1. This site uses cookies. By continuing to use this site, you are agreeing to our use of cookies. Learn More.

Central Asia poised to "explode": may affect US

Discussion in 'Legal' started by Preacherman, May 21, 2005.

Thread Status:
Not open for further replies.
  1. Preacherman

    Preacherman Member

    Dec 20, 2002
    Louisiana, USA
    I've said for a long time that the Central Asian provinces of Russia and the former Soviet Union would produce the next wave of Muslim extremist terrorism to spread into Europe and the USA. From this article, it looks like that day is not too far away... Sobering stuff!

    From the Telegraph, London (http://www.telegraph.co.uk/news/mai...21.xml&sSheet=/news/2005/05/21/ixworld.html):

    Russia's 'war on terror' tainted by brutality and corruption

    By Julius Strauss in Nalchik
    (Filed: 21/05/2005)

    The Russian policemen who threw the battered body of Rasul Tsakoyev on to a rubbish dump at the edge of his village must have thought he would be dead within hours.

    The 26-year-old had been beaten so badly that he was barely conscious, his major organs were failing and he had massive internal bleeding from repeated punches, kicks and blows from a baton.


    But after the two policemen left, Rasul, an athlete who ran a small mobile telephone business in the southern Russian city of Nalchik, clambered to his feet and staggered the two miles home.

    When he arrived his body and face were so swollen that at first his parents didn't recognise him.

    ''He was always so tall and thin and stood so erect," his mother, Zukhra said. "But when he stood at the door his whole body was bloated and he was bent almost double from the beatings.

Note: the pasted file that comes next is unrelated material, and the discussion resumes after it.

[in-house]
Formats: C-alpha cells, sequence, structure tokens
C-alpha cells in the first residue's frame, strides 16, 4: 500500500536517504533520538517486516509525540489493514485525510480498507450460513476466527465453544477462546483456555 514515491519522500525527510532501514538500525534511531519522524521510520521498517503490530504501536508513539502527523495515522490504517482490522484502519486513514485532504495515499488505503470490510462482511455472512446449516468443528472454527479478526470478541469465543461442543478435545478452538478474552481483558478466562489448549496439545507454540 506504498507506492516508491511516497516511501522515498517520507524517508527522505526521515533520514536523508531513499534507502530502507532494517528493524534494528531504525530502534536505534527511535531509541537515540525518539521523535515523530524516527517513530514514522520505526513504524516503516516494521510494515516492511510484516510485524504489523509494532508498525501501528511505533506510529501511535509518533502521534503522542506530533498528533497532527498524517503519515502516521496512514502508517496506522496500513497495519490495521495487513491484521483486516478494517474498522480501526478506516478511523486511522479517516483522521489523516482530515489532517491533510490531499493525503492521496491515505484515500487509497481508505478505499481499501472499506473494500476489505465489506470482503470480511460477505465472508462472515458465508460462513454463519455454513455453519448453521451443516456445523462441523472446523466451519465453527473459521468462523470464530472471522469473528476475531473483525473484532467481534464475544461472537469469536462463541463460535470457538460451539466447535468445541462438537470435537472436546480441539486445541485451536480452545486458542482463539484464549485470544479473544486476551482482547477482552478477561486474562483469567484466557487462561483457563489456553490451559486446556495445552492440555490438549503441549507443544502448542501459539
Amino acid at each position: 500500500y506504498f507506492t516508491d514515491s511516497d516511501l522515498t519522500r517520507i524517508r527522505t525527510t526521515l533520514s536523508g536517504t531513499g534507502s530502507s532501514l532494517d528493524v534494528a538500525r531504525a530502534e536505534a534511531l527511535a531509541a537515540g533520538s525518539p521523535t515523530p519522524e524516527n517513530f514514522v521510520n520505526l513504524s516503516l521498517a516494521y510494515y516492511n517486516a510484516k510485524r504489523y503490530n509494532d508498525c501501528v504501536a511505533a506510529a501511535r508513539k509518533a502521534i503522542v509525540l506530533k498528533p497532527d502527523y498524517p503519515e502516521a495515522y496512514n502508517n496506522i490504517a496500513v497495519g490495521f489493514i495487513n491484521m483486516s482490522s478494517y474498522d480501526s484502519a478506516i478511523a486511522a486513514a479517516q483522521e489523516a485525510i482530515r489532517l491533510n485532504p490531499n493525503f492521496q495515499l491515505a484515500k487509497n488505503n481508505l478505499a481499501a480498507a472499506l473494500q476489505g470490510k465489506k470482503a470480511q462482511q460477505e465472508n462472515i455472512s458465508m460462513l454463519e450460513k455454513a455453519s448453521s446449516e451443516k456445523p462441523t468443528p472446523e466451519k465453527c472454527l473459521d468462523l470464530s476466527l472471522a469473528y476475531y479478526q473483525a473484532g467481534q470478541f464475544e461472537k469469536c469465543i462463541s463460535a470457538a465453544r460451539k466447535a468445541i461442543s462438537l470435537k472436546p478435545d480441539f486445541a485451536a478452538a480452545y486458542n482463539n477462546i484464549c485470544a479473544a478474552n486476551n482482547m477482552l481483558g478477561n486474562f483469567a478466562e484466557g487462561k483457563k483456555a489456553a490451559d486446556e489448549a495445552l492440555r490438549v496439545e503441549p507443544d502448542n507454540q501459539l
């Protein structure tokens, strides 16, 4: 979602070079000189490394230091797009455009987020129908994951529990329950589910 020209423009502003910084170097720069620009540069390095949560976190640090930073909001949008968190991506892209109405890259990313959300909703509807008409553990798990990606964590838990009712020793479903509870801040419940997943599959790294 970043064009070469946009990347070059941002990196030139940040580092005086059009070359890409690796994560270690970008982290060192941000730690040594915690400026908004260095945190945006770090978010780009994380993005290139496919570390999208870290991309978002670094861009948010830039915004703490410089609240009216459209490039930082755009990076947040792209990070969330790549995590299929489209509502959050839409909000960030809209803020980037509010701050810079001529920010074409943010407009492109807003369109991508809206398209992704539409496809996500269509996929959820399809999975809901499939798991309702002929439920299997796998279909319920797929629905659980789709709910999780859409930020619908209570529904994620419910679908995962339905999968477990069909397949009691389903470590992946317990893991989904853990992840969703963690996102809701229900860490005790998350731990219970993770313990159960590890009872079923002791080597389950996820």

''That night he told me everything. How they drugged him, ran electric currents through his body, put out cigarettes on his neck and broke needles under his fingernails."

    Rasul was taken to hospital where he slipped into a coma. Within a week he was dead. The post-mortem examination blamed his death on internal haemorrhaging and damage to his major organs.

    To the West, President Vladimir Putin presents the face of a staunch partner in the war on radical Islam, waging a legitimate fight against extremists in the south of his country.

    As evidence of what he is up against he cites the brutal seizure of the school in Beslan last year, the downing of two Russian airliners by Chechen suicide bombers and numerous other attacks that the Kremlin regards as terrorism pure and simple.

    But even as he stands shoulder-to-shoulder with western leaders abroad, at home his men are conducting a dirty and brutal war against innocent civilians that, far from combating terrorism, is driving them into the hands of a tiny minority of radicals.